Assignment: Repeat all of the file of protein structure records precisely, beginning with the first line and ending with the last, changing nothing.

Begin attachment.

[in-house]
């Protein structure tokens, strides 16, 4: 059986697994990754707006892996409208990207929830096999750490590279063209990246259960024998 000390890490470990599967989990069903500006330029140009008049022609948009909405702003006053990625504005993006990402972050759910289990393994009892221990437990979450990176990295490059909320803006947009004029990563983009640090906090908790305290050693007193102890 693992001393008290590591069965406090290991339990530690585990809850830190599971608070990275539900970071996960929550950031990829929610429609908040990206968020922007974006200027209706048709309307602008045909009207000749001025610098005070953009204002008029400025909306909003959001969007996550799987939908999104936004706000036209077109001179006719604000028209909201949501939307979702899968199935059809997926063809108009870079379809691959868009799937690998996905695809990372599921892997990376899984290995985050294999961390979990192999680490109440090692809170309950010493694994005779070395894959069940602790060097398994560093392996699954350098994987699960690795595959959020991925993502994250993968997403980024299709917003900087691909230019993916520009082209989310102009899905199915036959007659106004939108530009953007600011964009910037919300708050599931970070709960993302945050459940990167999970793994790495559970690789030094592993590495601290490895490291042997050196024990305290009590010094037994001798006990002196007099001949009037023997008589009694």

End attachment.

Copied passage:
[in-house]
């Protein structure tokens, strides 16, 4: 059986697994990754707006892996409208990207929830096999750490590279063209990246259960024998 000390890490470990599967989990069903500006330029140009008049022609948009909405702003006053990625504005993006990402972050759910289990393994009892221990437990979450990176990295490059909320803006947009004029990563983009640090906090908790305290050693007193102890 693992001393008290590591069965406090290991339990530690585990809850830190599971608070990275539900970071996960929550950031990829929610429609908040990206968020922007974006200027209706048709309307602008045909009207000749001025610098005070953009204002008029400025909306909003959001969007996550799987939908999104936004706000036209077109001179006719604000028209909201949501939307979702899968199935059809997926063809108009870079379809691959868009799937690998996905695809990372599921892997990376899984290995985050294999961390979990192999680490109440090692809170309950010493694994005779070395894959069940602790060097398994560093392996699954350098994987699960690795595959959020991925993502994250993968997403980024299709917003900087691909230019993916520009082209989310102009899905199915036959007659106004939108530009953007600011964009910037919300708050599931970070709960993302945050459940990167999970793994790495559970690789030094592993590495601290490895490291042997050196024990305290009590010094037994001798006990002196007099001949009037023997008589009694």